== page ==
The city and Silicon Valley companies including...

Tuesday, March 11, 2014

Benefits of Strength Training For Endurance Athletes

Benefits of Strength Training For Endurance Athletes

There's a big misconception that circulates the endurance community. This false idea is the idea that strength training in heavy rep ranges and without any type of bosu ball will make endurance athlete's big and slow. Whether its runners, triathletes, rowers, or just about any other endurance athlete, it seems to be the prevailing notion that high repetition weight training and circuits are the only acceptable protocols to improve endurance performance through strength training.  And this just isn't true.

Exercise Economy

Exercise economy refers to the the metabolic cost of a given exercise. When an athlete runs or performs at a given speed there is a specific energy cost typically characterized by a relative percentage of the athlete’s VO2max. Simply said the harder the athlete is running the greater the cost. So if two endurance athletes are identical in all skills, qualities, and attributes, but one athlete is stronger, the stronger athlete will be able to produce the same levels of force, but at a lower energy cost and thus has better economy. It takes less effort relative to their maximum effort to perform each stride they make in the race. This means that if the two athletes were to run at the same speed the stronger athlete will be able to perform longer before they are exhausted, or if they both run for the same time the stronger athlete will be able to run faster for the given time.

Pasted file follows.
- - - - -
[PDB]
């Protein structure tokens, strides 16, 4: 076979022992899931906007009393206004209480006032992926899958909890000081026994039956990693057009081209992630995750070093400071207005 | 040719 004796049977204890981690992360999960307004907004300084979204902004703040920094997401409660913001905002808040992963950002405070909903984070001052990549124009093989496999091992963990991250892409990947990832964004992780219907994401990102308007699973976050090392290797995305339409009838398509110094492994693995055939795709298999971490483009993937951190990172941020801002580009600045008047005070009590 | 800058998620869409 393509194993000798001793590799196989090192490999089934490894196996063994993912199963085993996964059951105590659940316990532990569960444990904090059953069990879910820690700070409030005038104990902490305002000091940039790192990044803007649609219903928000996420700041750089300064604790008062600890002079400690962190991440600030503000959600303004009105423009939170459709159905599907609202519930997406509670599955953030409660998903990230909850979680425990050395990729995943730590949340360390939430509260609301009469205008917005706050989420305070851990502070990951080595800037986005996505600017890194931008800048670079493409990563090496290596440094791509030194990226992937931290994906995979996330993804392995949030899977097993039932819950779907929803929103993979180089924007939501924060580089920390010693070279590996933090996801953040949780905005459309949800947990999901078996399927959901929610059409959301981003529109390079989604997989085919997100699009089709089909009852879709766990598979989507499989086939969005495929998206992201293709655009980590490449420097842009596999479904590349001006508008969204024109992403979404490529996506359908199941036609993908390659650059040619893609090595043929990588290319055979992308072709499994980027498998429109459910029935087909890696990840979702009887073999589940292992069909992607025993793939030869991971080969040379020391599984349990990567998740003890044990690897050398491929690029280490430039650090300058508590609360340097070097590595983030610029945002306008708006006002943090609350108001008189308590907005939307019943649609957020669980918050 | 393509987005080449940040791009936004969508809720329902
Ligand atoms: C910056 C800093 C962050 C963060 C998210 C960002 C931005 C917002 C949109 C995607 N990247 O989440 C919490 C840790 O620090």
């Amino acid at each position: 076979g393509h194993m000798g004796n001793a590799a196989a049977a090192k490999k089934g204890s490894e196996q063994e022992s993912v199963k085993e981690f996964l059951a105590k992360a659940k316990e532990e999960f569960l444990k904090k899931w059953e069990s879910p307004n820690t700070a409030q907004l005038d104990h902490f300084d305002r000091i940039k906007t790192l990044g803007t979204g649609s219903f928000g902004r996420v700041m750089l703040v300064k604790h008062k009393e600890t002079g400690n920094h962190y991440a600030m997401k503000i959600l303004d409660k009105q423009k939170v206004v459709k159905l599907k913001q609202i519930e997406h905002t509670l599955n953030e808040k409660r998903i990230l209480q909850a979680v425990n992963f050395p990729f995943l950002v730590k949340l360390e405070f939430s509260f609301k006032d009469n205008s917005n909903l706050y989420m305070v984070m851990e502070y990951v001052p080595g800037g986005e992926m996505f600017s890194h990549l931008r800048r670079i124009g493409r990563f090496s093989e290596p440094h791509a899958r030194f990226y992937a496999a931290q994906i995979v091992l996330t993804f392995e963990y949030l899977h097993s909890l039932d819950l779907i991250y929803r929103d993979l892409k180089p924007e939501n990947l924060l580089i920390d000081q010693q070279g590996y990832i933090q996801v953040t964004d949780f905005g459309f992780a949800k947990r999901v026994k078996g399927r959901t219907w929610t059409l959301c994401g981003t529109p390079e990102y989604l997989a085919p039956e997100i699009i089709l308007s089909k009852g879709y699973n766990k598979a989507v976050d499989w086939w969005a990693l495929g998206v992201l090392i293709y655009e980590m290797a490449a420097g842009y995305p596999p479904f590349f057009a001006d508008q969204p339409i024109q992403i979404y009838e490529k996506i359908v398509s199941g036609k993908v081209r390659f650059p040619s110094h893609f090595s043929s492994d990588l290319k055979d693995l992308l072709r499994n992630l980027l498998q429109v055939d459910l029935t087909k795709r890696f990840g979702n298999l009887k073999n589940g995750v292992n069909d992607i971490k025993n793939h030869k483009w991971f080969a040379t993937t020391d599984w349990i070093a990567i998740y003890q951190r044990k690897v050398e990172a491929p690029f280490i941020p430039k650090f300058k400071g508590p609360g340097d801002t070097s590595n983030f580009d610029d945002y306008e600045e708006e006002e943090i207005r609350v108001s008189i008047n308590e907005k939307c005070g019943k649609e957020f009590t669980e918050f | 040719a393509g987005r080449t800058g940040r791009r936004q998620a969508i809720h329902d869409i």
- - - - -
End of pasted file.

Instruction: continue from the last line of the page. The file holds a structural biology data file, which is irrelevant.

Strength Doesn’t Equal Bigger

After reading the above paragraph, I’m sure some runners are thinking something along the lines of, “But lifting heavy weights will make me bulky and slow.” Which is understandable given that most people equate strength training with bodybuilding. But I’m not advocating bodybuilding. I’m advocating strength training. Low reps, heavy weights. This is the good stuff. Training in lower rep ranges will allow an athlete to develop strength without hypertrophy because the training is predominantly neurological. The athlete begins to learn to contract the working muscle groups with greater force and efficiency, getting stronger without getting bigger or heavier.